If you think a logline is a sentence that condenses your entire narrative you are missing the mark, and if you think that it only needs to tell enough of the story to perk the interest of the reader you’re no better off. The way to write a successful logline is to ensure that you communicate the story idea succinctly and clearly. Importantly you must make the reader visualise the film – instantly.
Easier said than done!
Most aspiring writers struggle to write quality loglines, and in my experience many veteran writers have never mastered the art. Research shows that there is a lot of information (and misinformation) available about how to formulate a logline, and what information must be included when writing one. So I thought I’d take a different angle on it, and share a list of common mistakes that I have collected over the years from various sources.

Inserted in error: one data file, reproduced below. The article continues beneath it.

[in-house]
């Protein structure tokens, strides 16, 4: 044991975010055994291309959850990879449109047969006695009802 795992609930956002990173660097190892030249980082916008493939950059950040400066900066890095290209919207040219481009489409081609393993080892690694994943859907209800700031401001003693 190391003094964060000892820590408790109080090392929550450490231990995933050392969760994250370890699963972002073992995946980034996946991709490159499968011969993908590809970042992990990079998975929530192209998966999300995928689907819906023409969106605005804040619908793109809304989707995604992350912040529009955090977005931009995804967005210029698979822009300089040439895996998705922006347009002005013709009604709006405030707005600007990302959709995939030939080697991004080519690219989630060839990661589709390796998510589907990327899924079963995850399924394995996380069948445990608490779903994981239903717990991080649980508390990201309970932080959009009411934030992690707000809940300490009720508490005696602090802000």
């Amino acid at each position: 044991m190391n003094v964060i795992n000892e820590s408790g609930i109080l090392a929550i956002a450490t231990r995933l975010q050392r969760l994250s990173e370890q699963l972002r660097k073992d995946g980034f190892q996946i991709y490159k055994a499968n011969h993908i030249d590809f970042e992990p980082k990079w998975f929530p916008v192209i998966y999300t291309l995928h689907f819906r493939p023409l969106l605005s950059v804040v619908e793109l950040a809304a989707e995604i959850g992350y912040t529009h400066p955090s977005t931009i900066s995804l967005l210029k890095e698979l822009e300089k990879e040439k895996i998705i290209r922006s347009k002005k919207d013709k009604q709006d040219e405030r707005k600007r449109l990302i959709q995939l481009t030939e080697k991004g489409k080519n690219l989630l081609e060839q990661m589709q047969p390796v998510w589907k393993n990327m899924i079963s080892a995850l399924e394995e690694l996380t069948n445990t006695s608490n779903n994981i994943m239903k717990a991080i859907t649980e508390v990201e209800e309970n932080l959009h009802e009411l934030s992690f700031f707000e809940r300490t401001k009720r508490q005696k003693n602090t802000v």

Of course from this list you’ll also be able to extract what I think you should include in your logline. Good luck…
It’s a tagline not a logline!
Too much story explanation
Not specific enough
It contains clichés
Not one distinct idea
Sounds like another film
Genre is not clear
World is not clear
Time and place are not clear
Protagonist is not clear
Protagonist’s goal is not clear
Story is not clear
The conflict is not clear
The stakes are not clear
There is a question or unexplained mystery
There is no irony
There is no sense of tone
It uses character names
There is no inciting incident
I left the inciting incident for last, because for me it’s the most important element of a quality logline. Make certain that it’s there.
You are welcome to share your loglines with us in comments – I look forward to seing them.
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- Oscar Nominated Character Introductions (Part 3 – Joker) - 26th Apr 2020